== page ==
A small thing

“When this twentieth century of ours became obsessed with a passion for mere size, what was lost sight of was the ancient wisdom that the emotions have their own standards of judgment and their own sense of scale. In the emotional world a small thing can touch the heart and the imagination every bit as much as something impressively gigantic; a fine phrase is as good as an epic, and a small brook in the quiet of a wood can have its say with a voice more profound than the thunder of any cataract. Who would live happily in the country must be wisely prepared to take great pleasure in little things.

Country living is a pageant of Nature and the year; it can no more stay fixed than a movement in music, and as the seasons pass, they enrich life far more with little things than with great, with remembered moments rather than the slower hours. A gold and scarlet leaf floating solitary on the clear, black water of the morning rain barrel can catch the emotion of a whole season, and chimney smoke blowing across the winter moon can be a symbol of all that is mysterious in human life.”

~ Henry Beston

Nature Photography

Live your questions . . .

“…I would like to beg you dear Sir, as well as I can, to have patience with everything unresolved in your heart and to try to love the questions themselves as if they were locked rooms or books written in a very foreign language. Don’t search for the answers, which could not be given to you now, because you would not be able to live them. And the point is to live everything. Live the questions now. Perhaps then, someday far in the future, you will gradually, without even noticing it, live your way into the answer.”

~ Rainer Maria Rilke, 1903

pensive

Transformation

“What transforms this world is — knowledge. Do you see what I mean? Nothing else can change anything in this world. Knowledge alone is capable of transforming the world, while at the same time leaving it exactly as it is. When you look at the world with knowledge, you realize that things are unchangeable and at the same time are constantly being transformed.”
~ Yukio Mishima, The Temple of the Golden Pavilion

knowledge02

The power of responsibility

“It’s been said that the line between childhood and adulthood is crossed when we move from saying ‘It got lost’ to ‘I lost it.’

Indeed, being accountable – and understanding and accepting the role our choices play in the things that happen – are crucial signs of emotional and moral maturity. That’s why responsibility is one of the main pillars of good character.

Many people have been seduced by the Peter Pan philosophy of refusing to grow up and avoiding the burdens implied in being accountable. Yes, responsibility sometimes requires us to do things that are unpleasant or even frightening. It asks us to carry our own weight, prepare and set goals, and exercise the discipline to reach our aspirations.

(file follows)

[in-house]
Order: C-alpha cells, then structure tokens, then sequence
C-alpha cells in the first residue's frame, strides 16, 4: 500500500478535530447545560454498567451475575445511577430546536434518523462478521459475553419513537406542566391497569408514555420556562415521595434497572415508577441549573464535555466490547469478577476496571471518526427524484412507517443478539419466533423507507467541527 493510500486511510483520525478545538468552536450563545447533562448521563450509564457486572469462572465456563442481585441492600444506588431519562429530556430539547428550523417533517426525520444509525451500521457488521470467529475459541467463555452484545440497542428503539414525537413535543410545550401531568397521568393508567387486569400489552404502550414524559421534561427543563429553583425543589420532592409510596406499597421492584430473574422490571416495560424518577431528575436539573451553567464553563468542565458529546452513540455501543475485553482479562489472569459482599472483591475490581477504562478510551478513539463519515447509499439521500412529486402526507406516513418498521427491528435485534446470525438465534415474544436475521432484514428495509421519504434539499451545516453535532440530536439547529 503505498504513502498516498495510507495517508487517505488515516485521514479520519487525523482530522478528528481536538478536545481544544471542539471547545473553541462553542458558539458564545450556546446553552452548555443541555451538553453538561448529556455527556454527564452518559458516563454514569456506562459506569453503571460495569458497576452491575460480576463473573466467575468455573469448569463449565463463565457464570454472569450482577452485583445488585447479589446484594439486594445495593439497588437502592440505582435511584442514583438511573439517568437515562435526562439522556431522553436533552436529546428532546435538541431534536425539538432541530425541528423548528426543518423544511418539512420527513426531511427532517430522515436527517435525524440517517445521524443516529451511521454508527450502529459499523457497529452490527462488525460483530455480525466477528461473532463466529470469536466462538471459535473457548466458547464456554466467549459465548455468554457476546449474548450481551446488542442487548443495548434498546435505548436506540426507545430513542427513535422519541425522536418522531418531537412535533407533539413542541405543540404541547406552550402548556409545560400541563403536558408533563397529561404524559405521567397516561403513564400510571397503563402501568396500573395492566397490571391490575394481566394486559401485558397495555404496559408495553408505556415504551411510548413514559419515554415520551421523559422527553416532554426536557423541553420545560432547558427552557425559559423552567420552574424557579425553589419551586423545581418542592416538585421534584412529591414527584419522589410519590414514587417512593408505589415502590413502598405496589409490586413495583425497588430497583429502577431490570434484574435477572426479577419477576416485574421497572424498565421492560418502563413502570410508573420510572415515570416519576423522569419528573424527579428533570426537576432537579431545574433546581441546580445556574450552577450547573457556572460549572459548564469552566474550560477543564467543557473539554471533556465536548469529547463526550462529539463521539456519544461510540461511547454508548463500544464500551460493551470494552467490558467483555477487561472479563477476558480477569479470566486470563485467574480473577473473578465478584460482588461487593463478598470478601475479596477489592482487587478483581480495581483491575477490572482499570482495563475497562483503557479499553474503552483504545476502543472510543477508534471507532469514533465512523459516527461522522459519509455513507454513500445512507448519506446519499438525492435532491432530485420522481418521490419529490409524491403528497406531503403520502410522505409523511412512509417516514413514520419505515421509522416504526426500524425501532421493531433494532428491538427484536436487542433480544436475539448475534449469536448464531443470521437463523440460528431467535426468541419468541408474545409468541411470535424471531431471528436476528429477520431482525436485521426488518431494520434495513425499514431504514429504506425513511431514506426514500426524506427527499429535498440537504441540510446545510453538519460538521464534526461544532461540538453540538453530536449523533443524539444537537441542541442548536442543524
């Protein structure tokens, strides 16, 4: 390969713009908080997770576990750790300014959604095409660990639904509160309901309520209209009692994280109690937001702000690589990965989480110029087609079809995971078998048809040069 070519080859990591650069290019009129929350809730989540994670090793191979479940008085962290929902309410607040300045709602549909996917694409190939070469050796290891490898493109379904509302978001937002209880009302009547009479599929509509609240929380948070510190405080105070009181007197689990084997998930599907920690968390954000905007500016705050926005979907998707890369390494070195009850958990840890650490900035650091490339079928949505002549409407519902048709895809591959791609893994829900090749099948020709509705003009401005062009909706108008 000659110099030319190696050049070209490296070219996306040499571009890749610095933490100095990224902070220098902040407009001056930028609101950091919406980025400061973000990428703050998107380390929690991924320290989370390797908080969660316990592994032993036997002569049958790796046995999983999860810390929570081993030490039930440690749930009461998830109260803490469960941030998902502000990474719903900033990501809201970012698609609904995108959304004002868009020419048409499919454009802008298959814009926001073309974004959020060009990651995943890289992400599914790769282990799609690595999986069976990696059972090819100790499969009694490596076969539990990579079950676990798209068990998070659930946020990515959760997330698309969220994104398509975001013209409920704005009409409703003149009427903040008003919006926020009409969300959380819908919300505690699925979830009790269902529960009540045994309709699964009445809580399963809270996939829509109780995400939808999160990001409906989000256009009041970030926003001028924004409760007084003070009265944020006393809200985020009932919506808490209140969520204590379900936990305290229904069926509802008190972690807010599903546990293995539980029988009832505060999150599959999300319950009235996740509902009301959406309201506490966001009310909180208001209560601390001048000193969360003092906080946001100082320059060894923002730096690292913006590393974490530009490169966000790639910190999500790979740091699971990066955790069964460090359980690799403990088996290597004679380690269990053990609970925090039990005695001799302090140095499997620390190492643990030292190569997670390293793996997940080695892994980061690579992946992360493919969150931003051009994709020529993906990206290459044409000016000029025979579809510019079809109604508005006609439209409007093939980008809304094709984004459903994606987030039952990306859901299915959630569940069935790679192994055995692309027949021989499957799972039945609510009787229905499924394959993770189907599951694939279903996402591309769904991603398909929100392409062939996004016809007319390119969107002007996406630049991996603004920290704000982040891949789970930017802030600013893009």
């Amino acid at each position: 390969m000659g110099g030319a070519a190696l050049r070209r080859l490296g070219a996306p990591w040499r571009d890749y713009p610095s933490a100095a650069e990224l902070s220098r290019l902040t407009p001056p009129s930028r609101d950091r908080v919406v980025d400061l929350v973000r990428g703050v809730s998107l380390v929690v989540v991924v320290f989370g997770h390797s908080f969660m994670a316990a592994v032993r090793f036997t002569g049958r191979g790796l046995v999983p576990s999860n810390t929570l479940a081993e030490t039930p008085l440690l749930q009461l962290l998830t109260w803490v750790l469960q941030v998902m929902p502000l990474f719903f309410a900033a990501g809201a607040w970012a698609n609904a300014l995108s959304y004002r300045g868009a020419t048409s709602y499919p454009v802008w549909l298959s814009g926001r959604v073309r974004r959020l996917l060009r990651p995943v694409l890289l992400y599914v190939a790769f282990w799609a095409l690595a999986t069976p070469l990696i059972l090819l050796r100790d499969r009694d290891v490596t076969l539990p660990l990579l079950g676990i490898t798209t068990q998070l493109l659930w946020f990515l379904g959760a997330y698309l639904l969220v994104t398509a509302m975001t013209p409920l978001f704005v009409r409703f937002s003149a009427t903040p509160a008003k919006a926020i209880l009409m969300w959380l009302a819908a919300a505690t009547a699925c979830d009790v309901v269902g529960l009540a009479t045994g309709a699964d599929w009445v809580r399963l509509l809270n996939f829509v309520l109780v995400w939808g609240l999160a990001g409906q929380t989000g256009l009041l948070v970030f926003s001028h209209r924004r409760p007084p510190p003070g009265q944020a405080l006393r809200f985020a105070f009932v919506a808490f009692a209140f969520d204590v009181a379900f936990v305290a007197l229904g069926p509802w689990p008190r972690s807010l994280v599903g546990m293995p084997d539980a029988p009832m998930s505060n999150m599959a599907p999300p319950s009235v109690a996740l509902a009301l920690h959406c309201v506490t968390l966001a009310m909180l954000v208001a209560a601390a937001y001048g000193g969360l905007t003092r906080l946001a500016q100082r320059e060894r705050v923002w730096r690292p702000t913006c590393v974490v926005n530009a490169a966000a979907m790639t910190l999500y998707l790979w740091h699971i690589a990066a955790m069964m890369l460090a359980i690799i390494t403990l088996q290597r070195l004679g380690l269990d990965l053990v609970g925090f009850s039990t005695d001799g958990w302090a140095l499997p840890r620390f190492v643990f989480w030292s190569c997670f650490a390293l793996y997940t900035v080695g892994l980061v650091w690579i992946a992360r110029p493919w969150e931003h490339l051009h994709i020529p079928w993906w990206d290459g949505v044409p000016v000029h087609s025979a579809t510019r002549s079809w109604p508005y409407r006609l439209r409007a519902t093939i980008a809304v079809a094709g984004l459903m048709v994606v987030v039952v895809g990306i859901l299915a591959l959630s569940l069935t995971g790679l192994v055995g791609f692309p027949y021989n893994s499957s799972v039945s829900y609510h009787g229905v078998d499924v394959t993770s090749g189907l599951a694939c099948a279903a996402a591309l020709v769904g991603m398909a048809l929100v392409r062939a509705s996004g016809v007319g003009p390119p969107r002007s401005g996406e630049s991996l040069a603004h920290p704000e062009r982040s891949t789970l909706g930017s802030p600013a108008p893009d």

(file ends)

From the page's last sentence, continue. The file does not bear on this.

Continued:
But the benefits of accepting responsibility far outweigh the short-lived advantages of refusing to do so. No one makes his or her life better by avoiding responsibility. In fact, irresponsibility is a form of self-imposed servitude – to circumstances and to other people.

Responsibility is about our ability to respond to circumstances and to choose the attitudes, actions, and reactions that shape our lives. It is a concept of power that puts us in the driver’s seat. The grand panorama of the potential of our lives can only be appreciated when we begin to be accountable and self-reliant.

Responsible people not only depend on themselves, but show others that they can be depended on. This breeds trust, and trust is a key that opens many doors.

If you want more control over your life and the pleasures, prerogatives, and power of freedom and independence, all you have to do is be responsible.”

~ Michael Josephson

photo1179

Priorities

“So many things to do, I’m always rushing ’round
I wish that I had time to just sit still
I’ll get done all the things I need to do today
I promise then I’ll stop a while, I will

And so I start to tackle the list of chores I made
I’ll make this house look really spick and span
I’ll tidy up and wash the floor and vac and dust as well
Clean the bathrooms, clean the house – I know I can

A friend rings up. She’s feeling down. She wants to come around
She asks if I have time to talk a while
I stop to make a coffee and lend a listening ear
I have nothing to give except my smile

Then, when she’s feeling better and she knows that she’s been heard
She thanks me and then she goes on her way
I look around my house and continue with my chores
For I am going to get somewhere today

The telephone then rings. My son’s teacher’s on the phone
She wants me to come down and get him now
I go down to the school and I bring my sick child home
I’ll clean this house up later on somehow

And later when the kids are home; ‘Mum, I need to talk’
And so I stop to listen for a while
My daughter tells me how she feels, she opens up her heart
Then, when she knows I’ve heard her, she can smile

When the night has come, I wonder, ‘what did I achieve?’
And, then I look back on all I have done
The house is still not tidy and there’s still so much to do
Just like it was when I had first begun

But, then I stop and realize my priorities are right
For when someone’s in need then, I am there
I give to them the time they need and help them where I can
I let them know how much I really care

For when the years have passed and my kids have all moved out
They will feel the love and warmth I had to give
And I know that they’ll remember the lessons that they learned
In self-worth and in how they choose to live”

~ Michelle Tetley

Family